The Action-Habits of Highly Confident People

Jon Hawkins

Navigate your own life, rather than following the crowd.

Making choices, taking your life by your own hands, and being confident when leaving your comfort zone can be a scary and difficult practice.

Following the crowd, and choosing a path set by others, by comparison, is much easier, less stressful, and more comfortable.

Psychologists call this comfortable mode of thinking The Bandwagon Effect: it’s a cognitive bias that leads people to act in a certain way, because they believe other people are acting in that way.

“Bandwagons” serve as a mental shortcut (a heuristic) that people use to make decisions quickly. Therefore, rather than assessing whether it’s right to do something, most of us experience a trigger of thought —

“If other people are doing this, then I should be too”.

This is based on the age-old assumption that other people's judgments are worthy enough to be relied on — and that copying them is beneficial in some way. An assumption we all make so that: rather than thinking deeply about whether something is right, we can make quick and easy snap judgments.

But, sadly, suppressing the choices you truly desire in favor of an easier path set out will leave you feeling dissatisfied with your day to day life — and longing for something more.

It’s by having the ability to remain calm and take risks in search of the life they want; that confident people are able to carefully shape something that they want and appreciate.

If that’s something you want, maybe you should learn the top action-habits of truly confident people. Here are those habits.

They Navigate Their Own Lives

According to Psychological Counselor Meg Selig, making your own decisions is a key step to a stronger and more confident sense of self.

But you can’t just make choices willy-nilly.

Rather than making decisions without thinking, self-confident people always have a reason for why they make the decision. More still, they’re confident in that reason, and would stand by it should they be questioned.

That rationale is important for them to express, not only to friends and colleagues but also to themselves. It solidifies their belief that they are acting in accordance with their values — and enables them to be more certain in themselves.

It’s easy to forget the reasons why you’re performing something. But, according to Selig, reaffirming those reasons will bolster your confidence. It will also reduce the risk of you regretting that choice — because you know, all things considered, it was the best one for you at the time.

And should they make a mistake, they don’t get angry, or regret it — rather, they use and learn from that newfound information to ensure they don’t make the same one twice.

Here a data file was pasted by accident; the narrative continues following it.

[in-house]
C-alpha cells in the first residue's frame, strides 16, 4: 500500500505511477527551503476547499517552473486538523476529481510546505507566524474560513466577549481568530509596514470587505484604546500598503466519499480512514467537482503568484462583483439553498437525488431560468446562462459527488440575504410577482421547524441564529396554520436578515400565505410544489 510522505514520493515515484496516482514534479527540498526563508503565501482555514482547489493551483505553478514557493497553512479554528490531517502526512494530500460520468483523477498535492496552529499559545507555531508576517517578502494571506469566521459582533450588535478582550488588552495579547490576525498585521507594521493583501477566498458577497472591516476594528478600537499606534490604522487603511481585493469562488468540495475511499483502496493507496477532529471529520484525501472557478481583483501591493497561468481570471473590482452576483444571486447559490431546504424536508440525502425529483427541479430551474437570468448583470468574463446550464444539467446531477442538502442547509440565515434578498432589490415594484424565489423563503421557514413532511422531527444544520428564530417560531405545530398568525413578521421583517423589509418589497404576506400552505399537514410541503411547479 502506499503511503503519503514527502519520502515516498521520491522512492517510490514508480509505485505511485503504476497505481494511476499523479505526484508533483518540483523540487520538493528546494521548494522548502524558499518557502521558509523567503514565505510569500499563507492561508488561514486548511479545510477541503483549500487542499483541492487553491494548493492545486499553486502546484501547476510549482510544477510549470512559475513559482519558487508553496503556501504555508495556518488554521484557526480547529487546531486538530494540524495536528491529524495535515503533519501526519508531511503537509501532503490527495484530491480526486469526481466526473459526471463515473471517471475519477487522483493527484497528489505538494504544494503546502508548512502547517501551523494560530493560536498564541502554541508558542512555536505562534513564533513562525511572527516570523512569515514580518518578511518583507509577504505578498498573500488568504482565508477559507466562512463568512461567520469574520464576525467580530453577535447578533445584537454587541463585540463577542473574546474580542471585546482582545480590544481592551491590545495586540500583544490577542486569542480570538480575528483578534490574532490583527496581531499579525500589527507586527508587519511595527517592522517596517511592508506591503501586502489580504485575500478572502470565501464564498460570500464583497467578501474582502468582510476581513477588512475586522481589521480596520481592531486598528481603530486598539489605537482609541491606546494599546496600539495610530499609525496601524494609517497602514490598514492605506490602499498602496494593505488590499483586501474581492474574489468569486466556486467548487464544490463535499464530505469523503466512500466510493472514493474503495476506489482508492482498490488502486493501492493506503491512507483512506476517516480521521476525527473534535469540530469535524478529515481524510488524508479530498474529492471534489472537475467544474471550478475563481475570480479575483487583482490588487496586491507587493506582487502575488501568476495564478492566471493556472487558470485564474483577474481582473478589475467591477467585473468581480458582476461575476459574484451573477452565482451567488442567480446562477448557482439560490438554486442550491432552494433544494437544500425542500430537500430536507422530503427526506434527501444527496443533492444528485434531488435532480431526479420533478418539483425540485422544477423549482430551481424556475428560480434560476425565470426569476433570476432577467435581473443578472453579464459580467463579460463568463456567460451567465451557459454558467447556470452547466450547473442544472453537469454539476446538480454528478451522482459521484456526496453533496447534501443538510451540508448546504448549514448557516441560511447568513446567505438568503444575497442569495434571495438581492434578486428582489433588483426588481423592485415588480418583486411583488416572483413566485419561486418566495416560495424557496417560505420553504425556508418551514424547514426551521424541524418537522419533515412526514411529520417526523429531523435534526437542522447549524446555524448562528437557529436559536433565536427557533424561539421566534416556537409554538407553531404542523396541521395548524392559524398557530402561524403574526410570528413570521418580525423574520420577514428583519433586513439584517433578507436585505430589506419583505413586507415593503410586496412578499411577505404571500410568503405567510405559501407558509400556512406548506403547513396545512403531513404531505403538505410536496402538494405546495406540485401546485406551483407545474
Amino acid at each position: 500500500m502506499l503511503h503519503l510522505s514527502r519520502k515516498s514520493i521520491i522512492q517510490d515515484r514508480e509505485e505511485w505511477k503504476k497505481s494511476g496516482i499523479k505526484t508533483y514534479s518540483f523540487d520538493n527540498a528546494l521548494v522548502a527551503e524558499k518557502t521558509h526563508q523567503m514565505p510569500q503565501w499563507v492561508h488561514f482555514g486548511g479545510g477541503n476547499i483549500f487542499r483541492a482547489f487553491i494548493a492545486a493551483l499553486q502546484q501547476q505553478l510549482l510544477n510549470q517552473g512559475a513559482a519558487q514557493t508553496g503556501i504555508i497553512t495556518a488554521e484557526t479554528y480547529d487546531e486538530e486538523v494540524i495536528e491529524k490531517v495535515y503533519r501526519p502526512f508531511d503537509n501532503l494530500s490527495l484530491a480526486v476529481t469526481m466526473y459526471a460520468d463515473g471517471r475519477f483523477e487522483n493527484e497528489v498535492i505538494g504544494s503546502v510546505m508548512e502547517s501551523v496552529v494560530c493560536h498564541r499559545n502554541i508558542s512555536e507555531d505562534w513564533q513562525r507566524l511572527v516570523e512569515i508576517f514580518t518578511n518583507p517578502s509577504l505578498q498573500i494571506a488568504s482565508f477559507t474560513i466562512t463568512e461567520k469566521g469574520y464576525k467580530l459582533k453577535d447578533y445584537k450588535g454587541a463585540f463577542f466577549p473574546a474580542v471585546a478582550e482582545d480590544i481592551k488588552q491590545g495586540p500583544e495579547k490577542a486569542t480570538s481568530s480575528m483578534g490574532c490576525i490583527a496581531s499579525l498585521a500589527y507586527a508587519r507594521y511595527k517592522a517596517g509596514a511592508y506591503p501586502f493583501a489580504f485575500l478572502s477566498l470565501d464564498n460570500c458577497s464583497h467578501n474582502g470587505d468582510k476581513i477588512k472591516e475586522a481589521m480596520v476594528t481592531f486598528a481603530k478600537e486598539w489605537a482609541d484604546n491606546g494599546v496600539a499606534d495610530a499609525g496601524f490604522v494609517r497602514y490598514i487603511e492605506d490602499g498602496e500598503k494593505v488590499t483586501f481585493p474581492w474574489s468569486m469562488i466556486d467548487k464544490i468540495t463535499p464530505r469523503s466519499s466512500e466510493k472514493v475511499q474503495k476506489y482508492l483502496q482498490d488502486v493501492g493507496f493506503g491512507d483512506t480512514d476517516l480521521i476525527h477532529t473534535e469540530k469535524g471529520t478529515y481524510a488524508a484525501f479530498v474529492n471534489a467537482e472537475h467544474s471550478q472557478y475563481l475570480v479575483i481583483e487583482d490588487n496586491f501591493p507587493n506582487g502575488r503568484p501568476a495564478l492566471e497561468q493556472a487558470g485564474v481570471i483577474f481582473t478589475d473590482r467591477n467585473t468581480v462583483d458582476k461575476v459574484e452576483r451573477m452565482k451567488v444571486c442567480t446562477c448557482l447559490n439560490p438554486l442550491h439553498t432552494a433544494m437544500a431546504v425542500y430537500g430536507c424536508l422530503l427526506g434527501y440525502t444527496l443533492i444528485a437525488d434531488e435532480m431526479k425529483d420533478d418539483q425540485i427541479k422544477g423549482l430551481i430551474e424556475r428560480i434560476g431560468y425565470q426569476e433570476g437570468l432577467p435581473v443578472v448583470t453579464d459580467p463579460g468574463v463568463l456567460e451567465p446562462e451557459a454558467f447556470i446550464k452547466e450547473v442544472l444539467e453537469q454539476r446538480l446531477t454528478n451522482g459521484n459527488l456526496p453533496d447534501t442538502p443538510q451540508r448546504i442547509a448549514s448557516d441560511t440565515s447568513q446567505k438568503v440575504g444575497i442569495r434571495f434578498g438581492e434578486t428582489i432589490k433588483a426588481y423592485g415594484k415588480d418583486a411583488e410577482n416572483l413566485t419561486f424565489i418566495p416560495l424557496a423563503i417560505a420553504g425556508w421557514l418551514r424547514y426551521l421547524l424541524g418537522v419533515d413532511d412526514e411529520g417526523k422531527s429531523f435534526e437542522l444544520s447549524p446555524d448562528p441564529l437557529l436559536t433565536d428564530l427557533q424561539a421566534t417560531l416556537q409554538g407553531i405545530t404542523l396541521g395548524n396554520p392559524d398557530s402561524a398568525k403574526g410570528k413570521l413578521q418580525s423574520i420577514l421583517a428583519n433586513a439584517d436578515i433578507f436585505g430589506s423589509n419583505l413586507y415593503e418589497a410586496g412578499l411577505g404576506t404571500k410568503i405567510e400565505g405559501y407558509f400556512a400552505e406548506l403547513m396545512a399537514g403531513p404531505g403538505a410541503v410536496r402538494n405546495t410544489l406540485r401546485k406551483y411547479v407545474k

They Make Others Feel Safe

According to Simon Sinek, because they are so comfortable with their place in the world, confident people are able to navigate difficult and stressful situations with ease.

Nothing good comes from panicking — and self-confidence enables us to recognize this — and in doing so, we are more inclined to remain calm when things get heated.

And while handling such environments, if others find them challenging, they are skilled in remaining relaxed and guiding others through.

And with that, to an outsider, it’s like there’s nothing they can’t do. That makes others feel safe around them.

They Work on Their Assertiveness

Being assertive isn’t the same as chasing confrontation. it means standing up for yourself when you're being taken advantage of and confrontation naturally arises.

Rather than frequently being walked over, they have cultivated the ability to:

  • Stand up for themselves in a variety of situations.
  • And know when to let go.

According to Selig, assertiveness relies on inner honesty. It requires us to be open about what you are feeling, what you want, what you value, and what your boundaries are. It then requires you to have the courage to stand up for, and express those beliefs.

What Is Assertiveness?

According to Psychologists, assertiveness is a difficult practice:

  • Being non-assertive will result in you being treated like a doormat. You don’t stand up for yourself, and regularly let other people violate your rights.
  • Non-assertiveness, when endured for too long, can easily turn into aggression. Because having your rights violated all the time could amount to anger — so you begin to ignore others' rights just as they did to you. Of course, according to this account, you have a conscience so you’ll feel guilty afterward.

Being assertive perfectly navigates between these two behavioral tendencies.

In short, it is —

“A direct and honest way for you to stand up for your rights, while also respecting the rights of others.”